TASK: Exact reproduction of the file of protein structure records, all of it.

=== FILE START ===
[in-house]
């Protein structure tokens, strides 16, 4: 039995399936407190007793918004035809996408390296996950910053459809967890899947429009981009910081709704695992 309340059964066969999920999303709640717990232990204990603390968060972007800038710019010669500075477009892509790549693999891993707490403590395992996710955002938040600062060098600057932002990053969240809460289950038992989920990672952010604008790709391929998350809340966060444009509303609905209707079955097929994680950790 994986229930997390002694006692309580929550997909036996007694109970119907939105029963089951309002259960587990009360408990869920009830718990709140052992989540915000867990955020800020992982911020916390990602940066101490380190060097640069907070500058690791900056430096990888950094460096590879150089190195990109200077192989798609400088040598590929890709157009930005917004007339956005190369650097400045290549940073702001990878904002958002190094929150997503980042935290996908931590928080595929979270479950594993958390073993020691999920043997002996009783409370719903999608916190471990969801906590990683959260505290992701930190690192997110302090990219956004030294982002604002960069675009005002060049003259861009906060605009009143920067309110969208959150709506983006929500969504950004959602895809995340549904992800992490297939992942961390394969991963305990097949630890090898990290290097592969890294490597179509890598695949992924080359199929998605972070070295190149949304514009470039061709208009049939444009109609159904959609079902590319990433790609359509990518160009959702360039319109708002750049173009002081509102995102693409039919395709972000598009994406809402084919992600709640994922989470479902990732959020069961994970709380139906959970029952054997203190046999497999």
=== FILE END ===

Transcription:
[in-house]
């Protein structure tokens, strides 16, 4: 039995399936407190007793918004035809996408390296996950910053459809967890899947429009981009910081709704695992 309340059964066969999920999303709640717990232990204990603390968060972007800038710019010669500075477009892509790549693999891993707490403590395992996710955002938040600062060098600057932002990053969240809460289950038992989920990672952010604008790709391929998350809340966060444009509303609905209707079955097929994680950790 994986229930997390002694006692309580929550997909036996007694109970119907939105029963089951309002259960587990009360408990869920009830718990709140052992989540915000867990955020800020992982911020916390990602940066101490380190060097640069907070500058690791900056430096990888950094460096590879150089190195990109200077192989798609400088040598590929890709157009930005917004007339956005190369650097400045290549940073702001990878904002958002190094929150997503980042935290996908931590928080595929979270479950594993958390073993020691999920043997002996009783409370719903999608916190471990969801906590990683959260505290992701930190690192997110302090990219956004030294982002604002960069675009005002060049003259861009906060605009009143920067309110969208959150709506983006929500969504950004959602895809995340549904992800992490297939992942961390394969991963305990097949630890090898990290290097592969890294490597179509890598695949992924080359199929998605972070070295190149949304514009470039061709208009049939444009109609159904959609079902590319990433790609359509990518160009959702360039319109708002750049173009002081509102995102693409039919395709972000598009994406809402084919992600709640994922989470479902990732959020069961994970709380139906959970029952054997203190046999497999």